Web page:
BASH Programming

What Is Cat EOF in Bash Script

CAT is a command of Bash in the Linux operating system. CAT is the abbreviation of concentrate. In the Linux operating system, the cat command is used to display the file, read a file, or concentrate the content of the file as the name explains. It takes a file, reads its content or data, and then outputs the content of the files. It also helps us with the creation of files. This command comes with many options that help us to perform the actions with the file according to our needs.

In CAT command, there is a term which is known as EOF. EOF means the end of the file. EOF indicates that the file that is read, created, or concentrated by the CAT command has ended. The cat<<eof uses “here-document”. A here-document is a code block in Linux. It passes a form of Input/Output redirection to commands like cat. In the cat command, it passes the redirection operations “<<” and “<<-” to the command. Both these operations allow the redirection of subsequent lines that are read, created, or concentrated by Bash. The following format is used by here-document:

cat << delimeter

The here-document is taken as a single word that starts after the line is ended and a new line is started. It keeps going on until the new line has an empty string or blank character in it. To some extent, there may be multiple line spacing between two paragraphs or some special characters. It becomes difficult for the simple echo command to get to the end of the file. Maybe it terminates the execution of the file if we pass the EOF term along with the cat command. It terminates when the end of file is reached.


In this example, we first print the content of the file and then copy the content to another one. To do so, we first create a Bash script in which we store some content which is then copied to the other file. Let us first create a new Bash file. We can simply create the Bash file by writing the command or by simply using the notepad. In this example, we create a new Bash file using the command.

To create the new file, we write the following command:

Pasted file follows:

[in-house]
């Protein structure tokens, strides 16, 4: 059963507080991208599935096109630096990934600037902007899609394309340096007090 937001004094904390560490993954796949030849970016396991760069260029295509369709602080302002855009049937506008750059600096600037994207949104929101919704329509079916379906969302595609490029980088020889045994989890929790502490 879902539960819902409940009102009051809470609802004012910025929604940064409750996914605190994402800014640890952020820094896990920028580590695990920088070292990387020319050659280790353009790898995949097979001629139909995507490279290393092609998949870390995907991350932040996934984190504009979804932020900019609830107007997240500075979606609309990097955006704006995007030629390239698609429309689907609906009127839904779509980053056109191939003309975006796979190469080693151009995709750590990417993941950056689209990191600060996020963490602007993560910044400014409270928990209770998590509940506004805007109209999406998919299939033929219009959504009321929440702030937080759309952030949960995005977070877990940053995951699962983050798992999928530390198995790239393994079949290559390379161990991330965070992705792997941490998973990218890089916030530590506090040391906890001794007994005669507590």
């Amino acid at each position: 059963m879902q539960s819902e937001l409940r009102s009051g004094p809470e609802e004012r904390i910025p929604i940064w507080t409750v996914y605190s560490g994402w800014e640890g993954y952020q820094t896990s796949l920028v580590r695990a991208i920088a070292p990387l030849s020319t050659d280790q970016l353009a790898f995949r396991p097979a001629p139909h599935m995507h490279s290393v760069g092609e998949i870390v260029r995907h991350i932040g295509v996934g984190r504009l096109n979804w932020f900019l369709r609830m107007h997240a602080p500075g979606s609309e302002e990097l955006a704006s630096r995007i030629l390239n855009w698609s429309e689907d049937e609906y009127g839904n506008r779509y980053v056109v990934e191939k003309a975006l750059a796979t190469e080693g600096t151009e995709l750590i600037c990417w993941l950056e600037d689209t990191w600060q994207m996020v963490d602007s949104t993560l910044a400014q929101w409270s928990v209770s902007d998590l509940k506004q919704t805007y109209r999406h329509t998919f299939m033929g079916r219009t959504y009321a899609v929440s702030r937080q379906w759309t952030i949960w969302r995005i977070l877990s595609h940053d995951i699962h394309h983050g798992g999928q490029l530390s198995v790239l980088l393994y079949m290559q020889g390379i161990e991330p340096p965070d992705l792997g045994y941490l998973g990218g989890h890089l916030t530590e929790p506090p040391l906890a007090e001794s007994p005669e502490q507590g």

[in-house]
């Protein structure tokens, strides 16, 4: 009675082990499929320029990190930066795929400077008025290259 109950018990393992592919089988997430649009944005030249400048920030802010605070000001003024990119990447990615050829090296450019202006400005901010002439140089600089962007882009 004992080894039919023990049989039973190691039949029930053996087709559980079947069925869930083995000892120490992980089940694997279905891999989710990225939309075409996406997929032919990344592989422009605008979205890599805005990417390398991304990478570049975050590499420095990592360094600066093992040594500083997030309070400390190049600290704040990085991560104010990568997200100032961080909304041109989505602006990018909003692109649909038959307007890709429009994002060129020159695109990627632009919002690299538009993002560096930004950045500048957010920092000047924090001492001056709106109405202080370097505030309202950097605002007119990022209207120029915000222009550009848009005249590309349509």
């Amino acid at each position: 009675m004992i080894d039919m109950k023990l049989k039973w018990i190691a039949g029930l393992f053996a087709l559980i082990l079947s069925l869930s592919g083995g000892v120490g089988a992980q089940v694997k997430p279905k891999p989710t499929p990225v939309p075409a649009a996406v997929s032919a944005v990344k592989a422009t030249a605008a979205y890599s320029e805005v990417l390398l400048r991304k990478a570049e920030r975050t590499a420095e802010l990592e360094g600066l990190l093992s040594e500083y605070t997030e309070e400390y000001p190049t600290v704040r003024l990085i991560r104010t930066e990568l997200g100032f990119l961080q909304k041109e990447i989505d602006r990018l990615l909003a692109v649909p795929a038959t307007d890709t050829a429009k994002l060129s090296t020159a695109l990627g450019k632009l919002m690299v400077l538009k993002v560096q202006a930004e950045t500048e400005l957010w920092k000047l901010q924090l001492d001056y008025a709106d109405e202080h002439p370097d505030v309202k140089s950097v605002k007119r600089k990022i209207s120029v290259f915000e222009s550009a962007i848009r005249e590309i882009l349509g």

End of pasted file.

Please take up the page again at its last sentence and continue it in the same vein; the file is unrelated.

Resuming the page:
linux@linux-Virtualbox:~$ nano

In the previously-mentioned command, we create and open the “” file using the “nano” text editor. As we can see in the following illustration, the file named “” is opened while pressing enter. After we add some content to the file, we then print it to the other file. In this file, the content is added between the “cat<<EOF” and “EOF” commands which tell the compiler to print the content from the “cat<<EOF” command at the end until “EOF” is reached.

As we can see in the following snippet, our file is successfully created and saved in our home directory. One thing to remember is when we don’t add the path while creating a new file, it is automatically saved in the home directory. If we want to store it in the desired location, we can pass the path along with it. The Bash file always contains the “.sh” extension but the file name can be of your choice.

Now, let us display the data from the file that we added to it. To print the data, we simply write the following command:

linux@linux-Virtualbox:~$ bash

The Bash command along with the file having the “.sh” extension is passed to it. It means that it prints the content of the Bash file. After running this command by pressing “enter”, we get the following output in which the content that is written inside the “cat<<EOF” and “EOF” commands.

Now, we try to see what happens if we add “EOF” between the paragraphs, whether it prints the whole file or not. In the following snippet, we add the “EOF” command after the first line. Now, using the Bash command, we print the Bash file again.

linux@linux-Virtualbox:~$ bash


As we can see, it just displays the first line which is the “ this is my first EOF” command. It did not display the content that was written after that command. Instead, it displays the error message that the “command is not found”. This means that when we try to print the content from one file to the other, it only adds the content that is inside the “cat EOF” command. The other content is ignored.

linux@linux-Virtualbox:~$ bash


Now, let us print the same file to the other file. For that, we first create a variable inside the Bash file that we created named “”. We assign the path to this variable where the new file is created to which the content and the name of the file are copied. Let’s suppose we named it “bashcopy.txt”. This means that we want to copy the content of the Bash in which we declare as a variable named “myvar”. By assigning it, we create the path and the name of the file with a text file with “.txt” extension. Then, after writing the “cat<<EOF” command, we pass the variable along with the dollar sign.

In the previous snippet, we modify our “” file. Now, let us check for the “bashcopy.txt” file that our content is copied to it successfully or not. For that, we first execute the “” file using the Bash command.

linux@linux-Virtualbox:~$ bash

This time, nothing is printed while we execute the Bash file. This means that our content is successfully copied to the new text file. Let us check. For that, we can simply check the home directory. We can also access it by just writing the command.

linux@linux-Virtualbox:~$ bash bashcopy.txt

Now, we can see the file named “bashcopy.txt has been successfully created” along with the content that we printed in it using the “myvar” variable.


Today, we studied the cat EOF command. We also gone through the working of cat EOF and the method to use it in the Bash script. After introducing it to you, we apply this with an example to make it easier to understand. We create the new Bash file, printed its data in the terminal, and then printed it to another file.

About the author

Omar Farooq

Hello Readers, I am Omar and I have been writing technical articles from last decade. You can check out my writing pieces.